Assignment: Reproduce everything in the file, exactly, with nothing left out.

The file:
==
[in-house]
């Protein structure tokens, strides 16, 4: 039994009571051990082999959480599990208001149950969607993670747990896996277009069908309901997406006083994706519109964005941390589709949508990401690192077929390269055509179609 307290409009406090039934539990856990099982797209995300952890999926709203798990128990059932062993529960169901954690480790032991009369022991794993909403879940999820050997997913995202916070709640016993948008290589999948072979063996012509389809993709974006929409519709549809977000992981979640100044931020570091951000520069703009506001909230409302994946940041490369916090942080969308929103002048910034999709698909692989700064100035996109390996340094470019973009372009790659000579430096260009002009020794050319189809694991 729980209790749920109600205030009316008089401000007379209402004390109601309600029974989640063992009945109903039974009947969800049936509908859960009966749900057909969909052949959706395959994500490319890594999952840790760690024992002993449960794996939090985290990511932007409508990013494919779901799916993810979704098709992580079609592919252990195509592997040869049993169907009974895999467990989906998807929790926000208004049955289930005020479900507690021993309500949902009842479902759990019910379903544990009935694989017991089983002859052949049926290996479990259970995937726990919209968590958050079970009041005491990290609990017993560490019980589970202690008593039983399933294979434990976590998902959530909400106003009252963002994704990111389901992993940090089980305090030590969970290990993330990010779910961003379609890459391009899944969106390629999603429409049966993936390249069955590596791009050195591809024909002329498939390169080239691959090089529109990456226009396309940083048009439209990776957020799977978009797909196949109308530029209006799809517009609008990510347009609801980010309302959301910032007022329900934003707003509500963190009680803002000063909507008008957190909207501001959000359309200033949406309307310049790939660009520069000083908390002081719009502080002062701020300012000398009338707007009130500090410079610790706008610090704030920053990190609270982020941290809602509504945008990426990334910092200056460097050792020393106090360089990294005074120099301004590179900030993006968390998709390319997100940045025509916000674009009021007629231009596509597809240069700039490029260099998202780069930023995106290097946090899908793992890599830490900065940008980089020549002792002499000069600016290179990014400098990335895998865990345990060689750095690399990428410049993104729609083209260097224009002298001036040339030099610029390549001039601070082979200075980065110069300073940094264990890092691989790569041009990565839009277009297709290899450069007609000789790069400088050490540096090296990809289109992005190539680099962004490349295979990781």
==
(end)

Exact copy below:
[in-house]
């Protein structure tokens, strides 16, 4: 039994009571051990082999959480599990208001149950969607993670747990896996277009069908309901997406006083994706519109964005941390589709949508990401690192077929390269055509179609 307290409009406090039934539990856990099982797209995300952890999926709203798990128990059932062993529960169901954690480790032991009369022991794993909403879940999820050997997913995202916070709640016993948008290589999948072979063996012509389809993709974006929409519709549809977000992981979640100044931020570091951000520069703009506001909230409302994946940041490369916090942080969308929103002048910034999709698909692989700064100035996109390996340094470019973009372009790659000579430096260009002009020794050319189809694991 729980209790749920109600205030009316008089401000007379209402004390109601309600029974989640063992009945109903039974009947969800049936509908859960009966749900057909969909052949959706395959994500490319890594999952840790760690024992002993449960794996939090985290990511932007409508990013494919779901799916993810979704098709992580079609592919252990195509592997040869049993169907009974895999467990989906998807929790926000208004049955289930005020479900507690021993309500949902009842479902759990019910379903544990009935694989017991089983002859052949049926290996479990259970995937726990919209968590958050079970009041005491990290609990017993560490019980589970202690008593039983399933294979434990976590998902959530909400106003009252963002994704990111389901992993940090089980305090030590969970290990993330990010779910961003379609890459391009899944969106390629999603429409049966993936390249069955590596791009050195591809024909002329498939390169080239691959090089529109990456226009396309940083048009439209990776957020799977978009797909196949109308530029209006799809517009609008990510347009609801980010309302959301910032007022329900934003707003509500963190009680803002000063909507008008957190909207501001959000359309200033949406309307310049790939660009520069000083908390002081719009502080002062701020300012000398009338707007009130500090410079610790706008610090704030920053990190609270982020941290809602509504945008990426990334910092200056460097050792020393106090360089990294005074120099301004590179900030993006968390998709390319997100940045025509916000674009009021007629231009596509597809240069700039490029260099998202780069930023995106290097946090899908793992890599830490900065940008980089020549002792002499000069600016290179990014400098990335895998865990345990060689750095690399990428410049993104729609083209260097224009002298001036040339030099610029390549001039601070082979200075980065110069300073940094264990890092691989790569041009990565839009277009297709290899450069007609000789790069400088050490540096090296990809289109992005190539680099962004490349295979990781």